Graham Reid | | 1 min read
Elsewhere has already made the case for Bruce Springsteen's 1982 Nebraska as an Essential Elsewhere album. It was not only a great album but a turning point in his career: it allowed him to step away from the bombast and hype and become a singer of depth and longevity outside of rock's over-hyped expectation.
That he followed it up with Born in the USA was another matter.
But by going down the dark road of Americana folk and blues as he did on Nebraska he allowed himself to return to it whenever he liked -- as he did for The Ghost of Tom Joad in '95.
Inspired by John Ford's film of John Steinbeck's Grapes of Wrath (the title character) and a book about the plight of migrant peoples in America, the album was darker and more political than Nebraska (no mean feat on the darkness front). But although it was critically praised it didn't grab the public's attention. It sold modestly.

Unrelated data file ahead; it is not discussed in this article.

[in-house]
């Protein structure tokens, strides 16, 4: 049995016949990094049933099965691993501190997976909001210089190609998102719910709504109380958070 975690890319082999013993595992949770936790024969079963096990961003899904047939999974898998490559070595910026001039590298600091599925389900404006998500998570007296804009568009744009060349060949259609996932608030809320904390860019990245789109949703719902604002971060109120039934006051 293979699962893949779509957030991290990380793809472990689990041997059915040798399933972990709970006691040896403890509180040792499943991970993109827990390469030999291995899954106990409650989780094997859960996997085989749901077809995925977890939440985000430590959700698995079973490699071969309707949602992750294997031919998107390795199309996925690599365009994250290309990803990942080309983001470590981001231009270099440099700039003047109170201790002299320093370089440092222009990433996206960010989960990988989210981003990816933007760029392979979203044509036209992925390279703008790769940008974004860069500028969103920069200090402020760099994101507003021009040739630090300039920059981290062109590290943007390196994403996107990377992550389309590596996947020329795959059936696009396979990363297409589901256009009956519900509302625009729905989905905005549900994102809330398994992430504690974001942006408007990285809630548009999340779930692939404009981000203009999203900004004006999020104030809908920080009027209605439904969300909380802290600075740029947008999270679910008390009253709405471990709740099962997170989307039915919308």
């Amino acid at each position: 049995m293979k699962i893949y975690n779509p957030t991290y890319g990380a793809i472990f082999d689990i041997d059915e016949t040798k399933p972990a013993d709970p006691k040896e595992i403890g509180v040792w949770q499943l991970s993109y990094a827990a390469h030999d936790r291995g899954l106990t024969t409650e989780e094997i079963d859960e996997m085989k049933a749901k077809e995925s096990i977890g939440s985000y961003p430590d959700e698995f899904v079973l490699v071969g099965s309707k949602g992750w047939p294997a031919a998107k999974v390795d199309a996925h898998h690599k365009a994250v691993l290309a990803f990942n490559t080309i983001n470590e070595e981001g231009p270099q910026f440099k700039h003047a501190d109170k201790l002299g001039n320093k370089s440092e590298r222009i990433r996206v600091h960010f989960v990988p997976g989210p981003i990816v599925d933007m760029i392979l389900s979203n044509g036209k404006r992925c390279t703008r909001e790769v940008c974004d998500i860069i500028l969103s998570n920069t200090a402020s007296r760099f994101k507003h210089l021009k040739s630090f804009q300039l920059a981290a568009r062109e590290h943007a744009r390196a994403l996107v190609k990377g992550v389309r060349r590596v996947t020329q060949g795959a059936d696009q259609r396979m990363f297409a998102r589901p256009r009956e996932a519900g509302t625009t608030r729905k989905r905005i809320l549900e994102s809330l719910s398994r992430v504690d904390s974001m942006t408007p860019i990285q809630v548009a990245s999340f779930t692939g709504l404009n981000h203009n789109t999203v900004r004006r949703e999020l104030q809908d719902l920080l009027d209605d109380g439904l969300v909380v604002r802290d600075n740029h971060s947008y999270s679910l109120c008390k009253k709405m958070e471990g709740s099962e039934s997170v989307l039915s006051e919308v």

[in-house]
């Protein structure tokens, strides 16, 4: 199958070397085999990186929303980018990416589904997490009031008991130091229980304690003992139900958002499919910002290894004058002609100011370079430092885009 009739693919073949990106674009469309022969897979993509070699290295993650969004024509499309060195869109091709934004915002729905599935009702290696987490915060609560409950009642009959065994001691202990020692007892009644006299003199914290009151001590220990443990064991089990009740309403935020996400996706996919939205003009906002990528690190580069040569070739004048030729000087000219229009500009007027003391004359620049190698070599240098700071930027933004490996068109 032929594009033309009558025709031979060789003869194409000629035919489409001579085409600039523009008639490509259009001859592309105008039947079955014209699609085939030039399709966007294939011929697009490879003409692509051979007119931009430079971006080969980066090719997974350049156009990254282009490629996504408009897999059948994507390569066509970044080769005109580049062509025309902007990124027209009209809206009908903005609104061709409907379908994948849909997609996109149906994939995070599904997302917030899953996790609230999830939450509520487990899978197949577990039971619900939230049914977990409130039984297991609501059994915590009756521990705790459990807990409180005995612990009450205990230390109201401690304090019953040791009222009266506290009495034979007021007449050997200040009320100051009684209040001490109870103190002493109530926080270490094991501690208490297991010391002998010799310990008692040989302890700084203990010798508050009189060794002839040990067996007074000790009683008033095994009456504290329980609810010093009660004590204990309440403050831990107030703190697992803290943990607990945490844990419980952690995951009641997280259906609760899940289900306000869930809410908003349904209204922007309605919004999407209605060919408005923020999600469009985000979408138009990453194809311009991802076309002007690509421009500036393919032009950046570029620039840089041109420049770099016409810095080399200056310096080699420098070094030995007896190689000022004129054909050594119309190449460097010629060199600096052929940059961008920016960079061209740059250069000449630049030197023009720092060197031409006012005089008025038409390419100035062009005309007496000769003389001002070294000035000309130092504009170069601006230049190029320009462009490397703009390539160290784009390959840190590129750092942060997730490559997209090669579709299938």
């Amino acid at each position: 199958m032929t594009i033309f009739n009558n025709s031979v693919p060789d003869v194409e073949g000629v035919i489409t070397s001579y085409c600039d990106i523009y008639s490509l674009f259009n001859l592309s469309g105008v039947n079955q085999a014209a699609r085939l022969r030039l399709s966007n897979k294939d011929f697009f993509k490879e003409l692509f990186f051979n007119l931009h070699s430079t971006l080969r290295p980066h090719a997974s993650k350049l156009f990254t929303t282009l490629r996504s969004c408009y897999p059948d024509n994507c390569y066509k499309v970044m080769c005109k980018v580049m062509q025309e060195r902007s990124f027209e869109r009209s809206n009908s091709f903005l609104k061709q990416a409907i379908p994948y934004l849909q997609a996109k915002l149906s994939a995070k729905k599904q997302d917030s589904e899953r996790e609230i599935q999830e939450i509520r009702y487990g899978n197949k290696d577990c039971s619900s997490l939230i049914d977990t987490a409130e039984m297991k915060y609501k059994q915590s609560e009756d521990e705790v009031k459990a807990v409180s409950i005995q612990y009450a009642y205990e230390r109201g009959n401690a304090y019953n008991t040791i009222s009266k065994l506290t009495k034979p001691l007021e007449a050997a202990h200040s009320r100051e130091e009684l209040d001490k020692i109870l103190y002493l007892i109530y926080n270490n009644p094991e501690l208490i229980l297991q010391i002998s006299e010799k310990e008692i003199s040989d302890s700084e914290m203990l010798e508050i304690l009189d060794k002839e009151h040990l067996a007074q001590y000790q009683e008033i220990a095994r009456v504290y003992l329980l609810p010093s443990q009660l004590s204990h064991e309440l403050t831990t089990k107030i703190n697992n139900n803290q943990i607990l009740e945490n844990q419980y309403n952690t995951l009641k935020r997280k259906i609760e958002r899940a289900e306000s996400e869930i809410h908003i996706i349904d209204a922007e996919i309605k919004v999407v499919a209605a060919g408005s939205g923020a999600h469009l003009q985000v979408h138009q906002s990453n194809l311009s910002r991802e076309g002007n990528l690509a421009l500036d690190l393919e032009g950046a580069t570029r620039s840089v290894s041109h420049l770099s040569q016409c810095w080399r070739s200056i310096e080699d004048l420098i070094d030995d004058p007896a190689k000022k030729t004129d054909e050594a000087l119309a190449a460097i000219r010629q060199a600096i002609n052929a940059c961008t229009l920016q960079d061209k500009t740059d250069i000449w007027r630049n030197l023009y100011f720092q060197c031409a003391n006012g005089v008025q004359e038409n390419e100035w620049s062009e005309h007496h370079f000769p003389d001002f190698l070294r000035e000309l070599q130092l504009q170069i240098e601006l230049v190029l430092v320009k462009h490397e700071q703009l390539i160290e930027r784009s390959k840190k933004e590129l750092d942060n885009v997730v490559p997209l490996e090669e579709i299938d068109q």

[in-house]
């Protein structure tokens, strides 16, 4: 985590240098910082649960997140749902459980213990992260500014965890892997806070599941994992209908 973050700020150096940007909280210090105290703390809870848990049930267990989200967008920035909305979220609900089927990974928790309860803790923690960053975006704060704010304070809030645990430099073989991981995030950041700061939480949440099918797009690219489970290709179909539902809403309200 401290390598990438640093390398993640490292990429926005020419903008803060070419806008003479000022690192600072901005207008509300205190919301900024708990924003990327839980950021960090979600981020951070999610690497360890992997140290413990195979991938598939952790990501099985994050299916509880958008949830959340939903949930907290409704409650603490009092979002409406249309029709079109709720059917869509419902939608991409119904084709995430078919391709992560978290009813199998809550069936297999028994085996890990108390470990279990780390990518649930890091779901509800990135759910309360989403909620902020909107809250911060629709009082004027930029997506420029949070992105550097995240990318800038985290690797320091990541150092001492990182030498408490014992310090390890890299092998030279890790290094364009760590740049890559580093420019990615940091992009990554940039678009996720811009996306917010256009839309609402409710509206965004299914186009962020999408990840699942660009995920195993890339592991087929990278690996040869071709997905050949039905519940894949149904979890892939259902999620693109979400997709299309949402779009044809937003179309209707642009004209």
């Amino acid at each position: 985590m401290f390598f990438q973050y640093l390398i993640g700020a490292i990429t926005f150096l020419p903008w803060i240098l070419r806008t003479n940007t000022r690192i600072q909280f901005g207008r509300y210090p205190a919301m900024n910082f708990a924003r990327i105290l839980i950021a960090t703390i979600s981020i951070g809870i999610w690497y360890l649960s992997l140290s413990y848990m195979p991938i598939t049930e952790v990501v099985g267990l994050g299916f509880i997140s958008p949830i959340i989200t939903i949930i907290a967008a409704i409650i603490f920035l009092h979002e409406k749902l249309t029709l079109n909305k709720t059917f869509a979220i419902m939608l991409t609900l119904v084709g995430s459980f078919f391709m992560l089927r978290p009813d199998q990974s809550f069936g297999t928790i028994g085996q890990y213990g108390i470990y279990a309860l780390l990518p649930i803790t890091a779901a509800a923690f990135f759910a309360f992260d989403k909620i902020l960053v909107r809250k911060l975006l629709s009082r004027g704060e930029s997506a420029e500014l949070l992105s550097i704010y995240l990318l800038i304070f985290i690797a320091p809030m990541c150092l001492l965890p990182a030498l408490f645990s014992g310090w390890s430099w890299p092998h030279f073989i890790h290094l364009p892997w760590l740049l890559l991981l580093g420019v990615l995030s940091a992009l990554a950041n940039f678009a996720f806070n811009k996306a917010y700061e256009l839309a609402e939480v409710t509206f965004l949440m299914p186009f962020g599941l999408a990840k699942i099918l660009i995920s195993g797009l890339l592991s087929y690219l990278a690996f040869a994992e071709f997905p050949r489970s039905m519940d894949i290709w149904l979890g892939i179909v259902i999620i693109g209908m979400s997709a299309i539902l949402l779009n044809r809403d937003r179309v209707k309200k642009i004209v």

Yet here were character-driven songs of great emotional depth in which it seemed no one was getting out unscathed. They also captured the tenor of the times as Rolling Stone noted: "Plaintive, bitter epiphanies, like these are far removed from the sort anthemic cries that once filled Springsteen's music, but then these are not times for anthems. These are times for lamentations, for measuring how much of the American promise has been broken or abandoned and how much of our future is transfigured into a vista of ruin. These are pitiless times."
Springsteen was speaking through the dispossessed and disenfranchised and giving them voice. That not many were listening was hardly his fault.
But The Ghost of Tom Joad is a dark ride, and sometimes it is one we need to take to better understand our world.